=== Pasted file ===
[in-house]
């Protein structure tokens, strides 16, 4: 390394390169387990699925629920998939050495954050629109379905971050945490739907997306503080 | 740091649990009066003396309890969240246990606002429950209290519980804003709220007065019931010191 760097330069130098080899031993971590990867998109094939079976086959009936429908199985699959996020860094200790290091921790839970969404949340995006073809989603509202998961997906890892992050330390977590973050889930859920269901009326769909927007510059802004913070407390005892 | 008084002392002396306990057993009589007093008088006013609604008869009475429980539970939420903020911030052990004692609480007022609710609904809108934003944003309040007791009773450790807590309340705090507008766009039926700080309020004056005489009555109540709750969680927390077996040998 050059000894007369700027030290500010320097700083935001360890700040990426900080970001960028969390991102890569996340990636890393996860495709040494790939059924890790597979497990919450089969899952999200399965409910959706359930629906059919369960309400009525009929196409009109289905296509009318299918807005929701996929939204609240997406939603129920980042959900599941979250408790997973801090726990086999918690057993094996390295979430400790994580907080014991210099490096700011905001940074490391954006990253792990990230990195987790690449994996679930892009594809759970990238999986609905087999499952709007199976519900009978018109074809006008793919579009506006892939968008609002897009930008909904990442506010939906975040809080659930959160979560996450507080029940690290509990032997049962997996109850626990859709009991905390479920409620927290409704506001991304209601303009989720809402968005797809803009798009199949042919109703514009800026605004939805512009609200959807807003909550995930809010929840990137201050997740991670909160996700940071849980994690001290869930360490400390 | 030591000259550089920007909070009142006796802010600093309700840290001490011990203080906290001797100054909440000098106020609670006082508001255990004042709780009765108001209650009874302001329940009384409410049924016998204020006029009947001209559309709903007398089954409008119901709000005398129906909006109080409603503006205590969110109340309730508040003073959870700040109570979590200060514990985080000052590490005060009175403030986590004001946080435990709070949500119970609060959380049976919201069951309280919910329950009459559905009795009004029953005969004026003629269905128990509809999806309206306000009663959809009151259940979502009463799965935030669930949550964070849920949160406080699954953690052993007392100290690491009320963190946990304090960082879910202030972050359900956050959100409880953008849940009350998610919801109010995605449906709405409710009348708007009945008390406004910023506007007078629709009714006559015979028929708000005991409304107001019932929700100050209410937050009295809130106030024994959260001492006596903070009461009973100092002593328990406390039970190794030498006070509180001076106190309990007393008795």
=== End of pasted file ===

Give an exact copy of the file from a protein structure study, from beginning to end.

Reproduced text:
[in-house]
């Protein structure tokens, strides 16, 4: 390394390169387990699925629920998939050495954050629109379905971050945490739907997306503080 | 740091649990009066003396309890969240246990606002429950209290519980804003709220007065019931010191 760097330069130098080899031993971590990867998109094939079976086959009936429908199985699959996020860094200790290091921790839970969404949340995006073809989603509202998961997906890892992050330390977590973050889930859920269901009326769909927007510059802004913070407390005892 | 008084002392002396306990057993009589007093008088006013609604008869009475429980539970939420903020911030052990004692609480007022609710609904809108934003944003309040007791009773450790807590309340705090507008766009039926700080309020004056005489009555109540709750969680927390077996040998 050059000894007369700027030290500010320097700083935001360890700040990426900080970001960028969390991102890569996340990636890393996860495709040494790939059924890790597979497990919450089969899952999200399965409910959706359930629906059919369960309400009525009929196409009109289905296509009318299918807005929701996929939204609240997406939603129920980042959900599941979250408790997973801090726990086999918690057993094996390295979430400790994580907080014991210099490096700011905001940074490391954006990253792990990230990195987790690449994996679930892009594809759970990238999986609905087999499952709007199976519900009978018109074809006008793919579009506006892939968008609002897009930008909904990442506010939906975040809080659930959160979560996450507080029940690290509990032997049962997996109850626990859709009991905390479920409620927290409704506001991304209601303009989720809402968005797809803009798009199949042919109703514009800026605004939805512009609200959807807003909550995930809010929840990137201050997740991670909160996700940071849980994690001290869930360490400390 | 030591000259550089920007909070009142006796802010600093309700840290001490011990203080906290001797100054909440000098106020609670006082508001255990004042709780009765108001209650009874302001329940009384409410049924016998204020006029009947001209559309709903007398089954409008119901709000005398129906909006109080409603503006205590969110109340309730508040003073959870700040109570979590200060514990985080000052590490005060009175403030986590004001946080435990709070949500119970609060959380049976919201069951309280919910329950009459559905009795009004029953005969004026003629269905128990509809999806309206306000009663959809009151259940979502009463799965935030669930949550964070849920949160406080699954953690052993007392100290690491009320963190946990304090960082879910202030972050359900956050959100409880953008849940009350998610919801109010995605449906709405409710009348708007009945008390406004910023506007007078629709009714006559015979028929708000005991409304107001019932929700100050209410937050009295809130106030024994959260001492006596903070009461009973100092002593328990406390039970190794030498006070509180001076106190309990007393008795």